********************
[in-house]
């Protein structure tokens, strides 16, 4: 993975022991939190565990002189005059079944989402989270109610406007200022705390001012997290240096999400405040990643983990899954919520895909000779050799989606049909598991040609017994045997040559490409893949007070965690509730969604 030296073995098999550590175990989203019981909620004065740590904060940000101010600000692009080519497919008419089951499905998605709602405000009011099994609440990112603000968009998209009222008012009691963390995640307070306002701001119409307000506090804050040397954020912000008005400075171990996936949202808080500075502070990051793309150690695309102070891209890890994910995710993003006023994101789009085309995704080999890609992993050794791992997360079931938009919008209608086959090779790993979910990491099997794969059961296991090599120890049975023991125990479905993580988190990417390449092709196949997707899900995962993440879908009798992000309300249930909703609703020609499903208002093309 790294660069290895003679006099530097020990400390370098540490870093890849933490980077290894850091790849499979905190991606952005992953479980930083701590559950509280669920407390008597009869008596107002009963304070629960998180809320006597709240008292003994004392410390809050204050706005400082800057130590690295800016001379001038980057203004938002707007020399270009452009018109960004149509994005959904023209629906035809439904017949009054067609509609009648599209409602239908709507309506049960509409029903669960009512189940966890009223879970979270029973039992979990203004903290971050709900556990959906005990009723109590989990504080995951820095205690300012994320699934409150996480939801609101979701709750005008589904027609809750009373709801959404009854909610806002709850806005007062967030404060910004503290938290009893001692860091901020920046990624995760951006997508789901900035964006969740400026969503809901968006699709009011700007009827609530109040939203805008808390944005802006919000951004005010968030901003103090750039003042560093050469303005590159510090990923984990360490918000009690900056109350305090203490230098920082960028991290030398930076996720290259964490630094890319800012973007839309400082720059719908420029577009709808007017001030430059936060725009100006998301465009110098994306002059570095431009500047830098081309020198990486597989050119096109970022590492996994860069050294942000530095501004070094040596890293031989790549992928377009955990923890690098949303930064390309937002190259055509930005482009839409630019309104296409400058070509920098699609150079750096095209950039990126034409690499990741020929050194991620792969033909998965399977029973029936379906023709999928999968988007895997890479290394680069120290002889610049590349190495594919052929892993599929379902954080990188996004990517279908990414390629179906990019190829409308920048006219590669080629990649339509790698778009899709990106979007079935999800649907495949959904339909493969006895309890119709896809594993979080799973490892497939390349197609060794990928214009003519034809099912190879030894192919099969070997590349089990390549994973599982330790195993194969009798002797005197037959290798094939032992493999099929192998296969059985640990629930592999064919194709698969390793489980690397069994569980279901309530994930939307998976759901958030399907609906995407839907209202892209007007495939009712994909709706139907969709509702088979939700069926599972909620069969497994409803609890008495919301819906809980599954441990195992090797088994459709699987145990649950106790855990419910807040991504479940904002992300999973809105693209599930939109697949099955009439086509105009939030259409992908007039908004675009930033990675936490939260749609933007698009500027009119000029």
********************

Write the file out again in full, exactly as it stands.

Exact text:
[in-house]
């Protein structure tokens, strides 16, 4: 993975022991939190565990002189005059079944989402989270109610406007200022705390001012997290240096999400405040990643983990899954919520895909000779050799989606049909598991040609017994045997040559490409893949007070965690509730969604 030296073995098999550590175990989203019981909620004065740590904060940000101010600000692009080519497919008419089951499905998605709602405000009011099994609440990112603000968009998209009222008012009691963390995640307070306002701001119409307000506090804050040397954020912000008005400075171990996936949202808080500075502070990051793309150690695309102070891209890890994910995710993003006023994101789009085309995704080999890609992993050794791992997360079931938009919008209608086959090779790993979910990491099997794969059961296991090599120890049975023991125990479905993580988190990417390449092709196949997707899900995962993440879908009798992000309300249930909703609703020609499903208002093309 790294660069290895003679006099530097020990400390370098540490870093890849933490980077290894850091790849499979905190991606952005992953479980930083701590559950509280669920407390008597009869008596107002009963304070629960998180809320006597709240008292003994004392410390809050204050706005400082800057130590690295800016001379001038980057203004938002707007020399270009452009018109960004149509994005959904023209629906035809439904017949009054067609509609009648599209409602239908709507309506049960509409029903669960009512189940966890009223879970979270029973039992979990203004903290971050709900556990959906005990009723109590989990504080995951820095205690300012994320699934409150996480939801609101979701709750005008589904027609809750009373709801959404009854909610806002709850806005007062967030404060910004503290938290009893001692860091901020920046990624995760951006997508789901900035964006969740400026969503809901968006699709009011700007009827609530109040939203805008808390944005802006919000951004005010968030901003103090750039003042560093050469303005590159510090990923984990360490918000009690900056109350305090203490230098920082960028991290030398930076996720290259964490630094890319800012973007839309400082720059719908420029577009709808007017001030430059936060725009100006998301465009110098994306002059570095431009500047830098081309020198990486597989050119096109970022590492996994860069050294942000530095501004070094040596890293031989790549992928377009955990923890690098949303930064390309937002190259055509930005482009839409630019309104296409400058070509920098699609150079750096095209950039990126034409690499990741020929050194991620792969033909998965399977029973029936379906023709999928999968988007895997890479290394680069120290002889610049590349190495594919052929892993599929379902954080990188996004990517279908990414390629179906990019190829409308920048006219590669080629990649339509790698778009899709990106979007079935999800649907495949959904339909493969006895309890119709896809594993979080799973490892497939390349197609060794990928214009003519034809099912190879030894192919099969070997590349089990390549994973599982330790195993194969009798002797005197037959290798094939032992493999099929192998296969059985640990629930592999064919194709698969390793489980690397069994569980279901309530994930939307998976759901958030399907609906995407839907209202892209007007495939009712994909709706139907969709509702088979939700069926599972909620069969497994409803609890008495919301819906809980599954441990195992090797088994459709699987145990649950106790855990419910807040991504479940904002992300999973809105693209599930939109697949099955009439086509105009939030259409992908007039908004675009930033990675936490939260749609933007698009500027009119000029």